Wednesday, May 29, 2013
As it turned out, being rejected by traditional publishers was a good thing, and the boom in self-publishing came along at just the right time, or the books would probably never have been published. Perhaps the worst part of the traditional publishers’ rejections was that they didn’t give reasons for them, except one, which said the familiar idea was too similar to another book they were publishing, although those familiars were all insects. Self-publishing has allowed me complete artistic control and enabled me to offer the books at low prices, so I’m happy about that. I’d have had huge problems with editors telling me to change stuff.
I think one of the reasons The Queen’s Blade is hard to predict is because it has no plot. It’s just a series of events based on the characters’ decisions and the consequences thereof, and I don’t always like what they get up to. They told the story, though. I’m just the ‘scribe’. The ideas Blade came up with and the lies he told had me gobsmacked. He’s a lot cleverer than me, and definitely much more devious.
I enjoy all aspects of writing. It’s my favourite thing to do. When I’m in the ‘zone’, it’s like I’m in that world, with the characters, watching and listening to them, and, depending on whose point of view I’m channelling, sharing their thoughts, too. Some writers say it’s best only to write from the main characters’ points of view, but I have no choice in the matter. It allows me to escape the harsh reality of my humdrum existence. I much prefer imaginary worlds, which is probably why I spend so much time there!
When I’m channelling, the only thing that slows me down is my typing speed, and sometimes I go back and embellish descriptions later, if the story’s moving particularly fast when I channel, but most of the time I manage to describe things pretty well the first time around. I find I can ‘pause’ the story if I need to describe the surroundings, but sometimes I want to get on with it and find out what happens next.
The really weird thing is I can’t change anything! When I edit, I sometimes think of a better way to describe a certain scene, without actually changing what happened, but then I always change it back again. It just isn’t right any other way. I can enhance background info, but not actions or conversations. Also, sometimes I’m asked why something happened the way it did, and I have to figure it out, because I honestly had no idea when I wrote it. I also get information that I have no knowledge of, things I’ve never done or learnt about, yet when I research it afterwards, I find that what I’ve written is correct. It’s kind of creepy.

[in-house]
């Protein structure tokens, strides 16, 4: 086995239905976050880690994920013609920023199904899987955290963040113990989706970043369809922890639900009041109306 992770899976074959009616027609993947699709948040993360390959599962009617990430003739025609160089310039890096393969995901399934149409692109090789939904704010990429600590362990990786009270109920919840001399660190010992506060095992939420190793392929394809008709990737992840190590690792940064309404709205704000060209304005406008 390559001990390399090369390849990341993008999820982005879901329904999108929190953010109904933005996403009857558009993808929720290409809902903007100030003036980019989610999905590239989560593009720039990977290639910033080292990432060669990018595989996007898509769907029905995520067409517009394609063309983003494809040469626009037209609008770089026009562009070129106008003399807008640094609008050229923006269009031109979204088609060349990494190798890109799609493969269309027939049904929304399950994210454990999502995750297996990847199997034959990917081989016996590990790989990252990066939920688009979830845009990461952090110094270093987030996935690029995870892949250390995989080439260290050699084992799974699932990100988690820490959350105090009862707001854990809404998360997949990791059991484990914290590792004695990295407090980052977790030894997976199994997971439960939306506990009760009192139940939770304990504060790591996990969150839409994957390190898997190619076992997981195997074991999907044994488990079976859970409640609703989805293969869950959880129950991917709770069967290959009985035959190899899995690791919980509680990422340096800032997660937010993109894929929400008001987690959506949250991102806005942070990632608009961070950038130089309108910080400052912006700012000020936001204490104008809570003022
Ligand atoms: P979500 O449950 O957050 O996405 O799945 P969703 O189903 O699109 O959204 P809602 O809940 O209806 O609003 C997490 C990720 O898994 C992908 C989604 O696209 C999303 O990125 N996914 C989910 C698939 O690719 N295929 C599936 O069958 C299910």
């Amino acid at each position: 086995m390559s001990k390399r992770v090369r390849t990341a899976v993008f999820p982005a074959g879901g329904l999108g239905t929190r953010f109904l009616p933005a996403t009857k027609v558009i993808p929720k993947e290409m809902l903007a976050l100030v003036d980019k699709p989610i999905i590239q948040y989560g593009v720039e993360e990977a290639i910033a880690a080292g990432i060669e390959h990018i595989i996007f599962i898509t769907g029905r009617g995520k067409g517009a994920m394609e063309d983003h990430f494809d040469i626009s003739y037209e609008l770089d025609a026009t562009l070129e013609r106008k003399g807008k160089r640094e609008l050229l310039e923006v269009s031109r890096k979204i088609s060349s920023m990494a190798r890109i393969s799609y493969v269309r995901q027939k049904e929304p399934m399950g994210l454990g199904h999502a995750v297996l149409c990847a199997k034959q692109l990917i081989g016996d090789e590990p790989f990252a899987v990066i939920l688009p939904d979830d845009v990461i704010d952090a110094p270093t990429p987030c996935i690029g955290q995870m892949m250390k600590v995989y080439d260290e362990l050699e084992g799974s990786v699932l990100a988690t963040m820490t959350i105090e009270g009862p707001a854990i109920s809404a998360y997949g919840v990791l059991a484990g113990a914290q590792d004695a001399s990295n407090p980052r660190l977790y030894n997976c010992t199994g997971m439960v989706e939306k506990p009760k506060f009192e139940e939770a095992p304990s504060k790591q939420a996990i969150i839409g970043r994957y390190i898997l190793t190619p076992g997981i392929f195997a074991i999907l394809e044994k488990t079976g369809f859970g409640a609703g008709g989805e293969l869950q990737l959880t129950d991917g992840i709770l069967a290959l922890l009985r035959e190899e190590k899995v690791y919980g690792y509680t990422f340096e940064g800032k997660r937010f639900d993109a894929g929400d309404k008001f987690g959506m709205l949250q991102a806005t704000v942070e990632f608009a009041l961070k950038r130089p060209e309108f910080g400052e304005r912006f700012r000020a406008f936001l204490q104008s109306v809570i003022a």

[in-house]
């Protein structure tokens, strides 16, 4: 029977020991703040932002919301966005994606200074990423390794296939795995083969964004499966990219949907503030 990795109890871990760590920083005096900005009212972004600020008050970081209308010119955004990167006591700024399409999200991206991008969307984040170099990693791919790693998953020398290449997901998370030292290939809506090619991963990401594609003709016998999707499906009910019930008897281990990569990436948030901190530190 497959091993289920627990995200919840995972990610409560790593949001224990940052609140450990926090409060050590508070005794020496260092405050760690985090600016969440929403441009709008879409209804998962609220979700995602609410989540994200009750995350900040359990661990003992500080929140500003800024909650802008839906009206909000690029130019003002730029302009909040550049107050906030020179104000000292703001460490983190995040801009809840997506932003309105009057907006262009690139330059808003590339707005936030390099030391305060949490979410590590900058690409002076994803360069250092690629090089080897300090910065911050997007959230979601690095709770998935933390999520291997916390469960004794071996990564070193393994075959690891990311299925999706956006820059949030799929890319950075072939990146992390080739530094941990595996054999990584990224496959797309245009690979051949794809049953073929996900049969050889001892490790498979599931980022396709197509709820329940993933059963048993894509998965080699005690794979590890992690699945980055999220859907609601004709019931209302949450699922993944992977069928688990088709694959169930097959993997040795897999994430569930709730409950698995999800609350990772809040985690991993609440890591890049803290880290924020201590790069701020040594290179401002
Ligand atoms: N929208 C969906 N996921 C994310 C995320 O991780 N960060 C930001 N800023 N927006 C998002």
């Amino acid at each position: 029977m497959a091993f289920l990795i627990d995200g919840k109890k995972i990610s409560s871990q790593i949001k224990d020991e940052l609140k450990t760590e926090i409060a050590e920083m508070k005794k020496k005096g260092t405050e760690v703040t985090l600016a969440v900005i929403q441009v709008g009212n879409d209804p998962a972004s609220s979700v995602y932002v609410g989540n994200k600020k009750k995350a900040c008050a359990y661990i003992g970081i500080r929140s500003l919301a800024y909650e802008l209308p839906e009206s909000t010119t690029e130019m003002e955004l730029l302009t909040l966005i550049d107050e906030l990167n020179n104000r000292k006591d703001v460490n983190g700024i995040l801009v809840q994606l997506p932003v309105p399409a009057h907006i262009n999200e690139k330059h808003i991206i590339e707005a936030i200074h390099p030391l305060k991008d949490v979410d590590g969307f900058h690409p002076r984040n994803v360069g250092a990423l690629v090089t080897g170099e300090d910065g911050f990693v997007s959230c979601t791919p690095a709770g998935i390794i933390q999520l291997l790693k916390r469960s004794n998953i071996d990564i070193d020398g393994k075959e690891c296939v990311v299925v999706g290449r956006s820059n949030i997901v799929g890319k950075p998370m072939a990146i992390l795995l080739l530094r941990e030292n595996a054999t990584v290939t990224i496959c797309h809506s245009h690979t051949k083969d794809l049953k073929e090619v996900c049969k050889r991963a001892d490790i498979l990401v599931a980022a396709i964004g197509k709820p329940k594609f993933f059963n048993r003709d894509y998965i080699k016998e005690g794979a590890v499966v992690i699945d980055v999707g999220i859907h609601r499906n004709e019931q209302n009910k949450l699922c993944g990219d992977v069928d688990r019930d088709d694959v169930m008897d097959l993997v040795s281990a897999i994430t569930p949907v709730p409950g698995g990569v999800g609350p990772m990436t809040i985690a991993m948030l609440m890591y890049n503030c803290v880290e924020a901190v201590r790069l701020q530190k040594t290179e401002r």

Wednesday, May 22, 2013
So many people have asked me why I write, and what my process is. The first is simple: I write because I enjoy it so much, and so that I can read the books again. They gathered dust on hard drives and floppy disks and then stiffy disk backups for over 20 years, and some were lost due to corrupt backups, a stolen PC and a crashed laptop. I had no plans to even try to have them published in the beginning, but, after writing so many, I decided to give it a bash. No one else had read them, at that stage. Self-publishing was easy. Marketing was the hard part, but I didn’t expect much, so I made the first books free and left the rest up to fate.
My writing process is also very simple: I just watch the film in my mind. I totally lose all track of time when I’m writing. I’m in that world, not this one. I only stop when my coffee mug runs dry and for potty breaks; things that drag me back to reality because they have to be urgently remedied, but I can’t tell you how many times I’ve tried to drink from an empty mug. My longest stint was fourteen hours, from about ten pm to midday the following day, during which time I wrote over twelve thousand words – which I only discovered when I stopped.
I wrote the prequels to The Queen’s Blade a few years after I finished the series, at the suggestion of a fellow writer. Writing them was quite strange for me, because I already knew some of what had happened from Blade’s memories, which is not normal for me. I don’t feel like the books are the result of my skills and ideas. It’s like I’m a chronicler, and the stories come from somewhere else. When I’m writing, it’s as if the story downloads into my mind while I’m doing everyday things, and then I purge it into the computer. Sometimes I’ll get a lot, and sometimes not so much, and I just have to read a few pages of what I wrote the previous day to get hooked back into the channel again, and then it just flows. The story kind of grinds to a halt after a few hours, either because I’ve purged the download for the day or because I’m too tired, then I go to bed.
The next day, the process happens again. The story in my mind stays on hold until I write it, so I won’t get more until I’ve written that part, nor will it disappear. I can’t even access it until I write it. I just know it’s there. So a typical day when I’m writing is pretty ordinary until I ‘zone out’, which I prefer to do at night, when it’s quiet, which makes me nocturnal.